Mohamed A. El-Erian, former CEO of Pacific Investment Management Co. and now chief economic adviser at Pimco parent Allianz SE, said Tuesday that volatile global markets are providing a buying opportunity for investors.
But Mr. El-Erian warned that investors' optimism is grounded in debatable beliefs, including in the ability of the Federal Reserve to unravel its near-zero interest-rate policy without making mistakes or causing the markets to tumble.
Speaking in an InvestmentNews webcast, Mr. El-Erian said a stumble by the Federal Reserve could lead to volatility, which in turn could lead to investors choosing to reduce debt, which could hurt asset prices.
There are a number of positive signs, according to Mr. El-Erian. The decreasing price of oil and increasing relative value of the U.S. dollar could have the positive effect of stimulating spending around the world and making relatively weak European and Japanese economies sell more goods abroad.
But Mr. El-Erian said central banks “will find it much harder to repress volatility.” And the sinking price of oil — driven by “a fundamental global realignment” away from a market dominated by the Organization of the Petroleum Exporting Countries — could lead an oil-dependent Russia to stoke more tensions and possibly destabilize Europe's most crucial source of energy.
“What investors should focus on a lot is the weakest link in the oil chain, which is Russia,” said Mr. El-Erian. “The biggest threat is that we get hit by a combination of technical adjustments [in the market] and countries tipping over … Next thing you know you have an emerging-markets crisis.”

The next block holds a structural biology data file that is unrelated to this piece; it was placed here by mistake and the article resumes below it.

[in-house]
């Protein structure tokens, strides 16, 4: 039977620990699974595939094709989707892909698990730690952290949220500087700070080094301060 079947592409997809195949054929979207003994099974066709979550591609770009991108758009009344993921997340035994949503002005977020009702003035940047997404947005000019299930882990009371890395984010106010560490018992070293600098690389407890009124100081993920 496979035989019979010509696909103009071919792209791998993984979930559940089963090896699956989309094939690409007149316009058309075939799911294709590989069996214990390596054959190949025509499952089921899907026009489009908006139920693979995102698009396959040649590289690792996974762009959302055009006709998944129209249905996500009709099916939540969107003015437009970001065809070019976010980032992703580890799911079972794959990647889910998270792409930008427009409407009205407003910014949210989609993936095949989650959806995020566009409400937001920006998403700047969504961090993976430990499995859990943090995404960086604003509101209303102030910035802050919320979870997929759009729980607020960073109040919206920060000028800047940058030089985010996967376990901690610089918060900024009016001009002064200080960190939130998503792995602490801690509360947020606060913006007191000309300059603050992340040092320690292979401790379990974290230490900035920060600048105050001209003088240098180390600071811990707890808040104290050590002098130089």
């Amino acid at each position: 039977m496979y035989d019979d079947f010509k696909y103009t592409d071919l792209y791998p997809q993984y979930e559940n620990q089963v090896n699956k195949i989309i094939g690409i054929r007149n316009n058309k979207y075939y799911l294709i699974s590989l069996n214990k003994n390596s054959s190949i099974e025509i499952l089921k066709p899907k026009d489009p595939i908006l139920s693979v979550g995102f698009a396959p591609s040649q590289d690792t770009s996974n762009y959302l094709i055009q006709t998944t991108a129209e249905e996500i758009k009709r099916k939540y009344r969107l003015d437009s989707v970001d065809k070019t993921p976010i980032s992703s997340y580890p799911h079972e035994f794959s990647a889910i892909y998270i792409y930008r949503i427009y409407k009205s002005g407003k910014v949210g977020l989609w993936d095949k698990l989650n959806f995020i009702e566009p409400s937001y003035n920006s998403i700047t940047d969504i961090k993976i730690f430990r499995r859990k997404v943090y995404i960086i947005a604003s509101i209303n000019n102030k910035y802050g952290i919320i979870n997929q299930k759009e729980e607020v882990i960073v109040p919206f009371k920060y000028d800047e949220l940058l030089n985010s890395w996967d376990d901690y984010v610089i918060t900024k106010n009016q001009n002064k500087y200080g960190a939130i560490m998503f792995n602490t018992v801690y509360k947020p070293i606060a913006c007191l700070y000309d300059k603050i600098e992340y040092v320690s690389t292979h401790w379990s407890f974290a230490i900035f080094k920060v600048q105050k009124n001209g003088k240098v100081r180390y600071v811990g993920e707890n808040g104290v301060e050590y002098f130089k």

FED-DRIVEN BULL MARKET
The Fed's easy-money policy has formed the basis of a multiyear bull market in U.S. stocks and in sinking Treasury yields.
“This is the least-believed equity bull market of my career,” said Robert C. Doll, chief equity strategist for Nuveen Asset Management, who also sat on the panel. “This will be the year when the American investor moves from skeptical to more optimistic, meaning more maturity in the bull market, but by no means is it over.”
Mr. Doll, who is far less bullish about the economic growth prospects of the eurozone and Japan, recommended globally focused investors focus on multinational companies, rather than those with a domestic focus in those countries.
Quincy Krosby, chief market strategist for Prudential Annuities, who also spoke on the panel, made the case for active investment management this year.
She said the disappearance of monetary stimulus by the Federal Reserve meant the absence of the “magic wand” that swept volatility away as stocks climbed.
But central bank policy will diverge next year as the Federal Reserve likely moves to raise interest rates while Europe and Japan keep rates low to help combat deflation. At the same time, dislocations in currency and oil prices will continue to have unpredictable effects on markets.
“Because of the divergence, because of the Fed's policy and because of the possibility of technical breakdowns in the market, I think an active manager does a better job,” said Ms. Krosby. “It doesn't mean you get rid of your index funds, absolutely not, but you do need a fundamental basis for the positions you're going to take and it needs bottom-up analysis.”
Even for those managers, the market's continued uptick shouldn't be taken for granted.
“Don't assume the returns we had over the last number of years,” Ms. Krosby said. “We're going to work for it this year.”